Posts
1150
Comments
891
Trackbacks
1
NoSQL links of interest

As I’ve mentioned before, one of the great things (at least in terms of how it relates to software development) about the Internet in general, and the blogosphere in particular, is that it offers a tremendous opportunity for someone to ‘fast-forward’ their skills if they know where to look (being vaguely intelligent and able to read quickly also helps).

This definitely applies when it comes to NoSQL.  Beyond the mindless advocacy of some folks that think NoSQL applies everywhere, and before I have to create a system that needs to deal with the scalability issues of Amazon, I want to know how it applies to, well, the sorts of systems that I’ve dealt with, where RDBMS has played a central and crucial role, and quite nicely. 

digression….Well, except for all of the ways in which RDBMS’ suck.  I think the whole object/relational impedance mismatch thing is largely a load of crap (until, of course, I have to deal with developers who don’t understand basic concepts like indexes and can’t figure out why their query takes two minutes to return, but I digress), but there is a lot about traditional relational databases that is time-consuming and annoying.  And don’t get me started about programming in .NET with ‘raw’ ADO.NET.  But I digress (again)).

How, for instance, would you handle a typical order processing system using NoSQL instead of SQL Server?  When it comes to ‘just’ storing data, I get that (I think), and I get why it scales to the heavens and what not.  But what about the day to day things that a typical DBA (or non-retarded developer) has to deal with?  How do you do those things?

And maybe it’s because I’m older or have grown even more lazy/stupid than ever, or maybe it’s because the NHL playoffs are on-going, but I also don’t want to have to learn it all ‘from scratch’ right now.  I don’t have the time.  I need my sleep.  Reading about other people’s experiences doesn’t replace actually having gone through them, but it helps (Even better, I need sample applications, but I digress.  Again.).  I’m spiking out code to make sure that I am familiar with the APIs involved with various implementations, but that only goes so far.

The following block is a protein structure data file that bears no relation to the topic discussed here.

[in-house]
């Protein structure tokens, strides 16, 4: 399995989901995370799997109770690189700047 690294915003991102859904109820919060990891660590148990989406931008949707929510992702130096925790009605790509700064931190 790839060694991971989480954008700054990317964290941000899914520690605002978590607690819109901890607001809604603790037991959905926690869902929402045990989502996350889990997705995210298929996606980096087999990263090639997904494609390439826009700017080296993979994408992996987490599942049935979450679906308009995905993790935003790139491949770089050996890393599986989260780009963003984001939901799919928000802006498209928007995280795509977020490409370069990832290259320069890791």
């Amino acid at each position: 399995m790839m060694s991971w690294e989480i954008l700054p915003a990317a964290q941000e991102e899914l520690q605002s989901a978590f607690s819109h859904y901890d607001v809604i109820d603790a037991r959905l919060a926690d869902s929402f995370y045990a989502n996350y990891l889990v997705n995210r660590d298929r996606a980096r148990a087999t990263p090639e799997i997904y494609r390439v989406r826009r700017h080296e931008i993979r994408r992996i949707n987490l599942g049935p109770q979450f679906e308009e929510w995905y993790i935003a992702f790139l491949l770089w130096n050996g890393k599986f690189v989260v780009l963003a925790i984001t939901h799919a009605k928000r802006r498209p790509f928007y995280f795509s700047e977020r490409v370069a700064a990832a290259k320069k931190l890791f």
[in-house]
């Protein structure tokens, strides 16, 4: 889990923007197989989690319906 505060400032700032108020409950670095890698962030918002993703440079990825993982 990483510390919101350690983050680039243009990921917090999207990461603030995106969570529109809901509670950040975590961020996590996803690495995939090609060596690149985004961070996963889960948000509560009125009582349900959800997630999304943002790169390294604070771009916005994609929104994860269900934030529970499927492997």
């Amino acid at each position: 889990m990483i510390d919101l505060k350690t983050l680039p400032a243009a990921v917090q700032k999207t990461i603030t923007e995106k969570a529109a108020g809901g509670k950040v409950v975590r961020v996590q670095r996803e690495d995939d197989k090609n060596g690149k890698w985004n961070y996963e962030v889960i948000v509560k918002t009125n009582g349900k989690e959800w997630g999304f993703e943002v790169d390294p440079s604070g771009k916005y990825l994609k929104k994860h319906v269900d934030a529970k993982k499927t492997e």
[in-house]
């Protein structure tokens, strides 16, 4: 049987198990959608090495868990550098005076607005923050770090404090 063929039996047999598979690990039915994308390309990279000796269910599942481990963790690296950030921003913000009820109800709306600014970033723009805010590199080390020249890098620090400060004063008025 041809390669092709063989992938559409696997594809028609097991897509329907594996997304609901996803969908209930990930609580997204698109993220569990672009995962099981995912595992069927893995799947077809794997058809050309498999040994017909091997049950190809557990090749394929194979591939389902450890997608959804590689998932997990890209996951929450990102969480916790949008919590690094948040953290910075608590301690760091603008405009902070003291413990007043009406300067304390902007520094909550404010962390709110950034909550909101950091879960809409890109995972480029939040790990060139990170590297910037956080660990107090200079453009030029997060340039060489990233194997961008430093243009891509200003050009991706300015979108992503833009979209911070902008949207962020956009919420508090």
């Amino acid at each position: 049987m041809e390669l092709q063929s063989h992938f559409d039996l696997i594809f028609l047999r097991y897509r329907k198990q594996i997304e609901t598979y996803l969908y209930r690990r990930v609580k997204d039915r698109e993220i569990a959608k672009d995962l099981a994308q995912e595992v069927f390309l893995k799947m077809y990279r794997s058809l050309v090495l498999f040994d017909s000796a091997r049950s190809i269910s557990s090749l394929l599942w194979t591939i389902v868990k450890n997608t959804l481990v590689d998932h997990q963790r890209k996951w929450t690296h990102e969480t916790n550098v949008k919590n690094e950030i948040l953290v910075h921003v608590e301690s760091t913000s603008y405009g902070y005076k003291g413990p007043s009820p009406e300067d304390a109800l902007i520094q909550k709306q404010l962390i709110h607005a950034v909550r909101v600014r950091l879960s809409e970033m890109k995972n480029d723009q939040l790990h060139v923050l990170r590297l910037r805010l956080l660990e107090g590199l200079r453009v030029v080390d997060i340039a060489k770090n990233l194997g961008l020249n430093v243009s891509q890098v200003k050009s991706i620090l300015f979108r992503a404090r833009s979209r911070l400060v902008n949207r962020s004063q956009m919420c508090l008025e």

So one of the things I’ve been looking for are discussions of NoSQL that get to the details.  What isn’t good about it?  What are the problems you are going to face?  Since I’m going to be building some systems using it, what exactly am I getting myself into?  Because of my Philosophy background (Ph.D, University of Miami, “Hi Jeremy!”), I can do the whole theoretical debate thing till the cows come home (where were the cows that they needed to come home?), but what I really want to know is how it’s going to bite me tomorrow (and not in a good way).

Here are some of the things I’ve found:

The Dark Side of NoSQL - I really like this article, because it asks hard questions, and gives a nice description of how I sometimes feel when reading NoSQL advocacy:

“There is a dark side to most of the current NoSQL databases. People rarely talk about it. They talk about performance, about how easy schemaless databases are to use. About nice APIs. They are mostly developers and not operation and system administrators. No-one asks those. But it’s there where rubber hits the road.”

It then goes on to talk about some of the issues with NoSQL implementations: ad hoc data fixing, ad hoc reporting, and data export.  There are so many different NoSQL ‘platforms’ (for lack of a better term) out there that some of these are undoubtedly more or less problematic, but it is a theme that I’ve read in a couple of places now.  As someone who has spent a lot of time doing either ad hoc data fixing or ad hoc reporting (exporting is usually something I deal with in larger ETL type projects), especially in an operational role, the idea that you can’t easily do some equivalent of “join this table to that table to that table with this group by order by blah blah blah” is worrisome (although, I realize, part of the point).  Depending on the client and the situation, this is something you typically need to do *all the time*.  Users expect it.  I know that in the ‘typical’ (there is no such thing, of course) situation, you might have your NoSQL event store and your SQL query store (to use CQRS terminology), but what about when you need to find out why the transform from the event store to the query store didn’t do what you expected?  In production?  And you need to fix it now?